Belgorod region overview
Belgorod oblast (region) (also spelled Belgorodskaya) is a federal subject of the Russian Federation, part of Central Federal District. The region is located about 500-700 km south of Moscow on the border with Ukraine. The administrative center of the region is Belgorod.
Belgorod region population is about 1,541,000 (2012) on the territory of 27,134 sq. km.
Belgorod region history
From the 8th century, the territory of current Belgorod region was a part of Khazar khaganate. After Kievan Prince Svyatoslav Igorevich attacked Khazar khaganate in 965 the Slavic tribe union of northern people residing also in upper river Seversky Donets became a part of ancient Russian state.
From the 12th century, the territory was a part of Chernigov principality. Tatar-Mongol invasion entailed desolation of the region. In the 15th century, Chernigov-Severskaya land including lands along the Donets and Oskol rivers was won back from Golden Horde by Great Lithuanian Principality. In 1500, Vassily Ivanovich Shemyachich who owned these lands came to serve Moscow Great Prince Ivan III Vassilyevich.
Since that time Donets-Oskol forest-steppe (the territory of present Belgorod region) played a great role in defending the country from Crimean Tatars as main steppe roads of Tatars met here.
In 1571, All-Russian guard service began its activities in Donets-Oskol forest-steppe to fight attacks from Crimea. At that very time there was the first attempt to mark the boundaries of the Russian state with Crimean khanate and this was the start of Russian frontier guard and frontier troops. At the end of the 16th century, the first three fortresses were built here: Belgorod, Stary Oskol and Valuyki.
In 1650, the fortress Belgorod was transferred to the right bank of the river Severny Donets where the center of the city is located now. On this territory processing industry developed in the 19th century as well as production of building materials for local needs.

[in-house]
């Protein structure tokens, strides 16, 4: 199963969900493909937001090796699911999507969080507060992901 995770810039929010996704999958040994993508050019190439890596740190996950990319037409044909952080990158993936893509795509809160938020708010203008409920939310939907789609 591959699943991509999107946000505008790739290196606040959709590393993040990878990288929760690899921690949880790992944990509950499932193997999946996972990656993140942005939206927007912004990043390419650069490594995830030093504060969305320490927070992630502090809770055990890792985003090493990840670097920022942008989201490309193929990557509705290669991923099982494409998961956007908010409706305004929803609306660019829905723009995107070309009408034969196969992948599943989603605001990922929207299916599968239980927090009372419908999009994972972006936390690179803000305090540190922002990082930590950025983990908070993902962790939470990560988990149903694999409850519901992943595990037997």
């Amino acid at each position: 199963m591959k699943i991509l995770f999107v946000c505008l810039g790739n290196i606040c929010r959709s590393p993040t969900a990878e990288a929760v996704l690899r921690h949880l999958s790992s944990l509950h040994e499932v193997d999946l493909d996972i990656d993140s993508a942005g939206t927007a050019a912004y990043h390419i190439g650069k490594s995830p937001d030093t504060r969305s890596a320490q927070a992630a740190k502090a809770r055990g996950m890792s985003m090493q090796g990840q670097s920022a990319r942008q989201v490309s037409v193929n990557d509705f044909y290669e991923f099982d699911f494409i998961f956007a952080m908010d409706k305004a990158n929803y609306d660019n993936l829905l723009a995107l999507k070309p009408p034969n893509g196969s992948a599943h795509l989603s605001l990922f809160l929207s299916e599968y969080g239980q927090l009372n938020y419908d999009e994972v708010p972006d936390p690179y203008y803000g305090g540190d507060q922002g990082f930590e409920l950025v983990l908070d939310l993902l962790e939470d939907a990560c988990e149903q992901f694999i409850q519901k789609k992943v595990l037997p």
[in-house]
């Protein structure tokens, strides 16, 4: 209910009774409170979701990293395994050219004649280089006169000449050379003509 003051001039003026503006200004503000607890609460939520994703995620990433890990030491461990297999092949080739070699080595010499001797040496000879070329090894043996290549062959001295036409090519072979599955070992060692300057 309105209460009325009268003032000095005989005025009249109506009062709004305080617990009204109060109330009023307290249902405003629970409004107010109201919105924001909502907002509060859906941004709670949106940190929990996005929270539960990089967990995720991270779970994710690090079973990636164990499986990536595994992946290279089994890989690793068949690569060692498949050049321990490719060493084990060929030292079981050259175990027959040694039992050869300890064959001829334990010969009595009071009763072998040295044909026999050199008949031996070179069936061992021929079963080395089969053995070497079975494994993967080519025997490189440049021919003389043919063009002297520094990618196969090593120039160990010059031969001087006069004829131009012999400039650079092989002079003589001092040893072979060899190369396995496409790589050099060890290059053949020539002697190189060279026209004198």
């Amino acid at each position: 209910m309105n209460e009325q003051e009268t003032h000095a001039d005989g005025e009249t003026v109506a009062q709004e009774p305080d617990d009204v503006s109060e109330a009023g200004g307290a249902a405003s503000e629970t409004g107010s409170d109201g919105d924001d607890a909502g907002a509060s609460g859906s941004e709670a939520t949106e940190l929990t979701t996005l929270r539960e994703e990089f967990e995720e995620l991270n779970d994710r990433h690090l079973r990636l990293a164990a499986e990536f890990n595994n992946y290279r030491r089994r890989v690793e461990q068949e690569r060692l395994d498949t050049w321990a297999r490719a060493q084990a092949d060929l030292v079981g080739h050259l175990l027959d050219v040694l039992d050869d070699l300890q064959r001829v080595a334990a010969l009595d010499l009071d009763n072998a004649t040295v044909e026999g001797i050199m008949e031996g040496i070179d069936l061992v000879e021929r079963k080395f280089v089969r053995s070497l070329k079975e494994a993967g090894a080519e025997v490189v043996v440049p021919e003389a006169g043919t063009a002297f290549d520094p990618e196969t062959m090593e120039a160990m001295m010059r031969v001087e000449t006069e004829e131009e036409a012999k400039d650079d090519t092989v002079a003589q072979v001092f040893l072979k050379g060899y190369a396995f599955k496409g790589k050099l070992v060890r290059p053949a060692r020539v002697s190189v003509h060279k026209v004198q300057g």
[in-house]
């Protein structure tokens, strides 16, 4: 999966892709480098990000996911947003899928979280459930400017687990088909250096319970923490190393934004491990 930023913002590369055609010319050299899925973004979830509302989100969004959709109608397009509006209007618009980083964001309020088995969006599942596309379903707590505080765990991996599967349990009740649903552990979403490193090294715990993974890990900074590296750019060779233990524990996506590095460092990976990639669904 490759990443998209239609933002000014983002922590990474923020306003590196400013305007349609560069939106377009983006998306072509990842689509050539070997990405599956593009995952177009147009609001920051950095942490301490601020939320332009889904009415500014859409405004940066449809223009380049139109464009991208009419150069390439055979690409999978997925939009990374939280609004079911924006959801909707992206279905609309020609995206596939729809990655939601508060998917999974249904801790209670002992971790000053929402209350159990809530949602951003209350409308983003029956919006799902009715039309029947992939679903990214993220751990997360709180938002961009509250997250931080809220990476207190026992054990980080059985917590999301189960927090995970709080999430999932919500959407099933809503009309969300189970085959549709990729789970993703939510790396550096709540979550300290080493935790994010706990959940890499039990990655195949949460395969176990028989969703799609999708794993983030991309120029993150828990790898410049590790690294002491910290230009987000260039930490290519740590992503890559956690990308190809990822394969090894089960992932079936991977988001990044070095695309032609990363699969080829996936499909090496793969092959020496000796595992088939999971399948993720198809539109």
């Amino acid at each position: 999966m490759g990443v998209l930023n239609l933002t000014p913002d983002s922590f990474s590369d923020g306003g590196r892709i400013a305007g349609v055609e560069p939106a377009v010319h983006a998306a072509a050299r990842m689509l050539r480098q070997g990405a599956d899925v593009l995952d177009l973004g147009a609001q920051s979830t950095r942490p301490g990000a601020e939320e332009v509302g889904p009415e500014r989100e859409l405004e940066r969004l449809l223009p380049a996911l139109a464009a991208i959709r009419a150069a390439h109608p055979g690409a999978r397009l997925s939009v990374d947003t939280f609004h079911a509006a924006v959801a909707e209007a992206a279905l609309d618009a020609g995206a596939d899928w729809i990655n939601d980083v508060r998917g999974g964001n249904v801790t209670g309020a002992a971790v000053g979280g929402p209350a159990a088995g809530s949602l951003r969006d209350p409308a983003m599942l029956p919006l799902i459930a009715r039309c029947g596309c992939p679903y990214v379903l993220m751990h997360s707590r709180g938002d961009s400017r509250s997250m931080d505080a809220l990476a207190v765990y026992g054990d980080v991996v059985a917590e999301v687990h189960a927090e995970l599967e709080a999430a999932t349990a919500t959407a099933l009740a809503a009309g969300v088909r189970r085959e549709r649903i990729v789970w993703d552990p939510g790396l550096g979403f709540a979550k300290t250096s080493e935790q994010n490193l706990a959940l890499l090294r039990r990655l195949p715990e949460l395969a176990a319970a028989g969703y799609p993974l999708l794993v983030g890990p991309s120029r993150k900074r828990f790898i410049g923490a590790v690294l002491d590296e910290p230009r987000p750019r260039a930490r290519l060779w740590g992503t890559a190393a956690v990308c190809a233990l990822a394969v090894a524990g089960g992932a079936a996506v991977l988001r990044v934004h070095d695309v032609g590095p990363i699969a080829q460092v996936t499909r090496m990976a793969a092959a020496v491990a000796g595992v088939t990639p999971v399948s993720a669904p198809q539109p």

In 1708-1727, the territories of the region were parts of Kiev and Azov guberniyas (regions). Belgorod guberniya was formed in 1727 and was a separate administrative district until 1779.
During the World War I, Polish 20,000 infantry regiment stayed in Belgorod. After Brest peace treaty was signed by April 1918, the German troops occupied several districts of the region.
Till January 1919, these lands were a part of Ukrainian state of hetman P.P.Skoropadsky. In the southern part of the region the Red Army fought the troops of Armed Forces of Russian South in 1919.
The territory of present Belgorod region became a part of newly formed Central-Chernozyomnaya oblast (on May 14, 1928), on June 13, 1934, it was divided into Voronezh and Kursk regions. In 30s and 40s of the 20th century, the iron-ore deposits of Kursk magnetic anomaly were started to commercially developed.
During the World War II, the region was occupied by German troops (1941-1943) and it was set free during Kursk battle in 1943. The area of Belgorod region settlement Prokhorovka became the place of the largest tank battle ever happened during Kursk battle between Nazi Germany and Soviet Union armies.
On January 6, 1954, Belgorod oblast was formed. 23 districts of Kursk and 8 districts of Voronezh regions became parts of the new region.
Belgorod region nature
Belgorod region nature view
Belgorod region landscape
Belgorod region features
Belgorod region has about 40% of known Russian deposits of iron ores. There are also deposits of bauxites, apatites, mineral waters. The region has highly developed industry and agriculture. Its economy is based on immensely rich soils and natural deposits.
The climate of the region is of continental type with mild enough winter with snowfalls and thaws and long summers.
The largest cities and towns are Belgorod (374,000), Stary Oskol (260,000), Gubkin (86,000), Shebekino (46,000), Alekseevka (39,000). Belgorod region is an important transport junction of the region including federal highway M-2 “Crimea”, railway line “Moscow-Kharkov-Sevastopol”.
The region traditionally has strong ties with economy and agriculture of neighboring Ukraine. In spite of its small size it makes about 5% of current goods turnover of the Russian Federation and Ukraine.